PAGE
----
TECH INTELLIGENCE: A security foundation for small businesses

For small business owners, the external threats never seem to end. For example, ransomware attacks are generally on the rise – affecting businesses every 14 seconds in 2019 and every 11 seconds by 2021 – and according to published reports, more than half of the targets were businesses with fewer than 100 employees.

These companies are easy targets for hackers because many smaller businesses lack the financial or technical expertise to protect themselves from cyberattacks. The numbers are frightening: In 2022, total ransom amounts demanded by attackers increased by 60% to an average of $178,000, and hackers hijacked $11 billion in ransoms by the end of 2021.

However, savvy small business owners can take some defensive steps. One way to improve privacy is to work with a qualified cybersecurity managed service provider. But identifying a good provider means more than just finding one with an attractive advertising campaign. Companies that take the time to develop an initial framework—or an outline of their positioning and needs—are off to a good start. Because this is an evolutionary endeavor, the process should not be rushed. So while it’s important to move forward in a timely manner—like addressing a problem or taking one step a week—the individuals and teams involved in the effort should also be flexible in terms of timing.

A good starting point is to assess what regulations, if any, apply to the company or its customers. General categories to consider may include:

  • Payment Card Industry Data Security Standard (PCI): An information security standard for organizations that handle branded credit cards.
  • Health Insurance Portability and Accountability Act of 1996 (HIPPA): A federal law mandating the creation of national standards to protect confidential patient health information from disclosure without patient consent or knowledge.
  • National Institute for Standards and Technology (NIST): A federal agency that develops cybersecurity and other frameworks and standards.
  • Cybersecurity Maturity Model Certification (CMMC): A US Department of Defense-led initiative to develop a comprehensive framework to protect the defense industry from increasingly frequent and sophisticated cyberattacks.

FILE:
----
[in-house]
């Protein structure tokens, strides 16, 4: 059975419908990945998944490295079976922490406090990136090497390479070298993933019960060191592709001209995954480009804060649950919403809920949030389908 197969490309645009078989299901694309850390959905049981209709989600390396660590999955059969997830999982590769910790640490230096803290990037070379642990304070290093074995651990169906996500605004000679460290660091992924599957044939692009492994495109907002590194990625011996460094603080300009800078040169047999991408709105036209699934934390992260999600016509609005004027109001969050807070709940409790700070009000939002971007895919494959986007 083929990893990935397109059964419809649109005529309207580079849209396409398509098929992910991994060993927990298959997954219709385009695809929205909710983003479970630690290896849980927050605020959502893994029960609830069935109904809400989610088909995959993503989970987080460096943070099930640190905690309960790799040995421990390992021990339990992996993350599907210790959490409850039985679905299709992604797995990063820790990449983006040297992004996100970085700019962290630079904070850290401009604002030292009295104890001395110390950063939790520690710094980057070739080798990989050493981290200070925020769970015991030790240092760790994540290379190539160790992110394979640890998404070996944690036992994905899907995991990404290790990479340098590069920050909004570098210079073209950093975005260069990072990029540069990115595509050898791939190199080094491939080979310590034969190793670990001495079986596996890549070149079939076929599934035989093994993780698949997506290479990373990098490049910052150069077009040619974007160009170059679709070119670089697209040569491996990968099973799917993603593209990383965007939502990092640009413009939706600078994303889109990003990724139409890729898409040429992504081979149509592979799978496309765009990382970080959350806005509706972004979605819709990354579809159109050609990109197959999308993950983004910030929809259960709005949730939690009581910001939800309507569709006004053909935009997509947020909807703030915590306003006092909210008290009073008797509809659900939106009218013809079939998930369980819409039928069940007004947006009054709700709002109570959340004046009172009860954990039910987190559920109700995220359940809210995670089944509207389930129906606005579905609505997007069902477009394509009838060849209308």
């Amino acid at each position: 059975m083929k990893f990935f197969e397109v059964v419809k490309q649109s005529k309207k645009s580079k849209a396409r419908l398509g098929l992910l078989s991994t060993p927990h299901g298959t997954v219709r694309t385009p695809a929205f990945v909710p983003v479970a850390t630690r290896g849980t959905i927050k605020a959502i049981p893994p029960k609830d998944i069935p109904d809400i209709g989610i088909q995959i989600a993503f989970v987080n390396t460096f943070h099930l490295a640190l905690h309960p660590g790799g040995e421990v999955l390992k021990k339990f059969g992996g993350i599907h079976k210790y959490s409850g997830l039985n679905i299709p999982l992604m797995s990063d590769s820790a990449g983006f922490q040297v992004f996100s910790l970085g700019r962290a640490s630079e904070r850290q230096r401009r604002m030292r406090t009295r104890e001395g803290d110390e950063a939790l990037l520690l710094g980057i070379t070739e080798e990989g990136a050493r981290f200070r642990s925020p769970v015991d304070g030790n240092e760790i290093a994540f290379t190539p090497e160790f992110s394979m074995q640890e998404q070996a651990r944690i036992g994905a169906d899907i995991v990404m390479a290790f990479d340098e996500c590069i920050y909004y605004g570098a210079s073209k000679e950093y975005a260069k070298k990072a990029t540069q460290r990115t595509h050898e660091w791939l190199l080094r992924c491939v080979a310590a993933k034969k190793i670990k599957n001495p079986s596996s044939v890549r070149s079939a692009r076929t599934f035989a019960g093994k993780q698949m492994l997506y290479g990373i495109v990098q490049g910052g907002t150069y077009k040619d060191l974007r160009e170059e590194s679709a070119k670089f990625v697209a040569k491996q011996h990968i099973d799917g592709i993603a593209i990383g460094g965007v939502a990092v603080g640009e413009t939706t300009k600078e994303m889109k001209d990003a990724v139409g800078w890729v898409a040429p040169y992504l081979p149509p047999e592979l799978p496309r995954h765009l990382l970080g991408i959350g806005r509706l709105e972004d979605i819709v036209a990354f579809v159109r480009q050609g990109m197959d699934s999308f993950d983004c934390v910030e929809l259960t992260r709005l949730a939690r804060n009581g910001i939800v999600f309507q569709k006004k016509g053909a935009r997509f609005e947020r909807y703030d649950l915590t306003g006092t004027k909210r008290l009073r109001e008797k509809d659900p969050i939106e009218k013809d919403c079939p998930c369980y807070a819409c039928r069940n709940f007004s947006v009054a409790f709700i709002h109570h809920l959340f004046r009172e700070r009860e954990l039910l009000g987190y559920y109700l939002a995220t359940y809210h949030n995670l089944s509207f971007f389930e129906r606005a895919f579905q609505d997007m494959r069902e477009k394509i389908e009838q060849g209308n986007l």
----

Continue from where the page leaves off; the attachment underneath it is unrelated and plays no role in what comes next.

• International Organization for Standardization (IOS): An organization that develops standards that define specifications and requirements for products, processes, services, and systems.

Business owners can also ask potential cybersecurity solution providers or IT support service providers about their experiences in the above and other categories. This can ensure that the vendor’s background and skills match the client’s requirements. As part of their framework, small business owners may also want to ensure that their potential – or existing – vendor is up to date with their application improvements.

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Hackers love a well-paying customer, so a company that suffers a ransomware attack and then pays is highly likely to get hit again. To protect against this incident, a company should ask its proposed or current cybersecurity vendor about their ability to deploy automated eCare agents. It fixes issues in layers of security, email filtering, 24/7 monitoring, and firewall geo-blocking that can restrict access based on an external user’s geographic location. For example, if a small business does not do business in Russia, it may be a good idea to simply block all traffic from that country.

As business owners make their assessments, they should remember that effective cybersecurity deployment is not limited to blocking malware, botnets, and phishing through any port, protocol, or app. Protections should also detect and contain advanced attacks before they can do any damage. Using DNS or Domain Name System filters to block malicious websites and filter out harmful or inappropriate content can be a big step in this direction.

The bottom line is that the business model is constantly changing, and COVID-19 has accelerated the process and created more opportunities for bad actor threats to infiltrate your organization. For example, more and more companies have transitioned to a remote working model, but many have been slow to embrace the protections that blockchain technology may offer.

Although third-party cloud-based storage and retrieval can provide some protection, a common standard to ensure data integrity has yet to be developed, meaning data movement and storage remain major security and compatibility concerns. So there is no one-size-fits-all approach to protecting an organization’s sensitive information and systems – but a sound security framework can be a very effective start.

Carl Mazzanti is President of eMazzanti Technologies in Hoboken.


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